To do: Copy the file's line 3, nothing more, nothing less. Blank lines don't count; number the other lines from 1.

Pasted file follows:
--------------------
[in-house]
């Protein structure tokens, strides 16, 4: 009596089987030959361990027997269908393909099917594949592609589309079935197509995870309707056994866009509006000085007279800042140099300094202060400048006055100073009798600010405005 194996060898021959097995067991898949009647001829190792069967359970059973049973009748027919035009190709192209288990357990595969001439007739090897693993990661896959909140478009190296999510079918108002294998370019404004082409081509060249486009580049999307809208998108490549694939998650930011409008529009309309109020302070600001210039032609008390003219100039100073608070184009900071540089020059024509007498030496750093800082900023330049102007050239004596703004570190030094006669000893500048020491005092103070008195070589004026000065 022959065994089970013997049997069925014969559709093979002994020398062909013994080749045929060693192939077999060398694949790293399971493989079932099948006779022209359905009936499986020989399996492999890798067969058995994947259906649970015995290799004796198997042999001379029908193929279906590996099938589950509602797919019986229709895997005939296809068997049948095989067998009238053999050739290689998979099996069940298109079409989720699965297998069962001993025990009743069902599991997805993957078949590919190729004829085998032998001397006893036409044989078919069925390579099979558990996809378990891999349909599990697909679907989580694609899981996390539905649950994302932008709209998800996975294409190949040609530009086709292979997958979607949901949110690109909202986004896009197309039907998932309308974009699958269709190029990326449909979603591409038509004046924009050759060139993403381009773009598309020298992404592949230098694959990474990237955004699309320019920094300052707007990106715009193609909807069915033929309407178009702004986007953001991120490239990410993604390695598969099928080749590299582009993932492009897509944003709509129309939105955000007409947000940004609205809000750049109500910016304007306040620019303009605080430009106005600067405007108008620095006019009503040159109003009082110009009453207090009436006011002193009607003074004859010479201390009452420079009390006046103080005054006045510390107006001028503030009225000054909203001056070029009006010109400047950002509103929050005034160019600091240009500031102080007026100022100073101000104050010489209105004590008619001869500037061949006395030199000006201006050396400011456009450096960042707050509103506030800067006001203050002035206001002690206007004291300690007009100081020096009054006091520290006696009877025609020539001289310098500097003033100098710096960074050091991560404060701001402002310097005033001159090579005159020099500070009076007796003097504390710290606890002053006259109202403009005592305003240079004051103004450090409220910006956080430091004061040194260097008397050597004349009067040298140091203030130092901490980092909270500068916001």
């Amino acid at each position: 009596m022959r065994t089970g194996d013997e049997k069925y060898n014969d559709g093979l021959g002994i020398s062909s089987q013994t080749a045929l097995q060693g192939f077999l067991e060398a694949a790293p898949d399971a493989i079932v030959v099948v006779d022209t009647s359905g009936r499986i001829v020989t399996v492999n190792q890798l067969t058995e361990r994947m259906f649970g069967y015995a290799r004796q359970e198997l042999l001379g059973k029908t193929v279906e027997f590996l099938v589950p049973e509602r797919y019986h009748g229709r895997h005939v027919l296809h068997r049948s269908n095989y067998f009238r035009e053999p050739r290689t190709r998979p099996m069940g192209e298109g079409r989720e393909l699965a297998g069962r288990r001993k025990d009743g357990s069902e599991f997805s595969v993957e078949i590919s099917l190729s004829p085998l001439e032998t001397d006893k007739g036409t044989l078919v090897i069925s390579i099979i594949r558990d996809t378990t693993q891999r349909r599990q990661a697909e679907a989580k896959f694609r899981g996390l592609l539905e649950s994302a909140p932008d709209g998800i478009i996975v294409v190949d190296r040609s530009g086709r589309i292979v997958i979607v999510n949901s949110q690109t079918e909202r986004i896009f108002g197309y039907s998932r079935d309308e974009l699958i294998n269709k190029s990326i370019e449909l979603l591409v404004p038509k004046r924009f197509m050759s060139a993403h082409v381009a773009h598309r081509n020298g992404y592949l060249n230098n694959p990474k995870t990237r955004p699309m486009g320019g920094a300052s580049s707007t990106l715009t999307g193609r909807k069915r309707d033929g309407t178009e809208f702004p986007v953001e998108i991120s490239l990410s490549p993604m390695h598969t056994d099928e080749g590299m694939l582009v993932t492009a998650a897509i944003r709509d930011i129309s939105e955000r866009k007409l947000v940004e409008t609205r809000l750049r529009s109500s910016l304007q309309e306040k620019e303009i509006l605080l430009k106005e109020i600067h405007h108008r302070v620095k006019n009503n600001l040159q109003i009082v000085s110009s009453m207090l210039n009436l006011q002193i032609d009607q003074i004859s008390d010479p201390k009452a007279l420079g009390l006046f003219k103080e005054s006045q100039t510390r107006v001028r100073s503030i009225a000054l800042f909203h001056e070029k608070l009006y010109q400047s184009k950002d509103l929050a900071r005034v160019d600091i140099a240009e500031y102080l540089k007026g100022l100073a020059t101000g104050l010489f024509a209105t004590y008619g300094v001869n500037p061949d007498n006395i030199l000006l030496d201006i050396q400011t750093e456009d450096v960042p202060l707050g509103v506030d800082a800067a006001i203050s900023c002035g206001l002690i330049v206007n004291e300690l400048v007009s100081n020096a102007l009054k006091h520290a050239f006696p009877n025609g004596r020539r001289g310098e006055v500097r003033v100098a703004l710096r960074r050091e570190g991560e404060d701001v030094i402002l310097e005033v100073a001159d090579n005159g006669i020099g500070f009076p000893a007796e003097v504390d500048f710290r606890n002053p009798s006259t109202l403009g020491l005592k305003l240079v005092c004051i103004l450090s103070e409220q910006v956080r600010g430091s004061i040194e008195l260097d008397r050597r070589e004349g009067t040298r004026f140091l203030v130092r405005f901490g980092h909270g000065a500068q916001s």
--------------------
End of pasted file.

């Amino acid at each position: 009596m022959r065994t089970g194996d013997e049997k069925y060898n014969d559709g093979l021959g002994i020398s062909s089987q013994t080749a045929l097995q060693g192939f077999l067991e060398a694949a790293p898949d399971a493989i079932v030959v099948v006779d022209t009647s359905g009936r499986i001829v020989t399996v492999n190792q890798l067969t058995e361990r994947m259906f649970g069967y015995a290799r004796q359970e198997l042999l001379g059973k029908t193929v279906e027997f590996l099938v589950p049973e509602r797919y019986h009748g229709r895997h005939v027919l296809h068997r049948s269908n095989y067998f009238r035009e053999p050739r290689t190709r998979p099996m069940g192209e298109g079409r989720e393909l699965a297998g069962r288990r001993k025990d009743g357990s069902e599991f997805s595969v993957e078949i590919s099917l190729s004829p085998l001439e032998t001397d006893k007739g036409t044989l078919v090897i069925s390579i099979i594949r558990d996809t378990t693993q891999r349909r599990q990661a697909e679907a989580k896959f694609r899981g996390l592609l539905e649950s994302a909140p932008d709209g998800i478009i996975v294409v190949d190296r040609s530009g086709r589309i292979v997958i979607v999510n949901s949110q690109t079918e909202r986004i896009f108002g197309y039907s998932r079935d309308e974009l699958i294998n269709k190029s990326i370019e449909l979603l591409v404004p038509k004046r924009f197509m050759s060139a993403h082409v381009a773009h598309r081509n020298g992404y592949l060249n230098n694959p990474k995870t990237r955004p699309m486009g320019g920094a300052s580049s707007t990106l715009t999307g193609r909807k069915r309707d033929g309407t178009e809208f702004p986007v953001e998108i991120s490239l990410s490549p993604m390695h598969t056994d099928e080749g590299m694939l582009v993932t492009a998650a897509i944003r709509d930011i129309s939105e955000r866009k007409l947000v940004e409008t609205r809000l750049r529009s109500s910016l304007q309309e306040k620019e303009i509006l605080l430009k106005e109020i600067h405007h108008r302070v620095k006019n009503n600001l040159q109003i009082v000085s110009s009453m207090l210039n009436l006011q002193i032609d009607q003074i004859s008390d010479p201390k009452a007279l420079g009390l006046f003219k103080e005054s006045q100039t510390r107006v001028r100073s503030i009225a000054l800042f909203h001056e070029k608070l009006y010109q400047s184009k950002d509103l929050a900071r005034v160019d600091i140099a240009e500031y102080l540089k007026g100022l100073a020059t101000g104050l010489f024509a209105t004590y008619g300094v001869n500037p061949d007498n006395i030199l000006l030496d201006i050396q400011t750093e456009d450096v960042p202060l707050g509103v506030d800082a800067a006001i203050s900023c002035g206001l002690i330049v206007n004291e300690l400048v007009s100081n020096a102007l009054k006091h520290a050239f006696p009877n025609g004596r020539r001289g310098e006055v500097r003033v100098a703004l710096r960074r050091e570190g991560e404060d701001v030094i402002l310097e005033v100073a001159d090579n005159g006669i020099g500070f009076p000893a007796e003097v504390d500048f710290r606890n002053p009798s006259t109202l403009g020491l005592k305003l240079v005092c004051i103004l450090s103070e409220q910006v956080r600010g430091s004061i040194e008195l260097d008397r050597r070589e004349g009067t040298r004026f140091l203030v130092r405005f901490g980092h909270g000065a500068q916001s």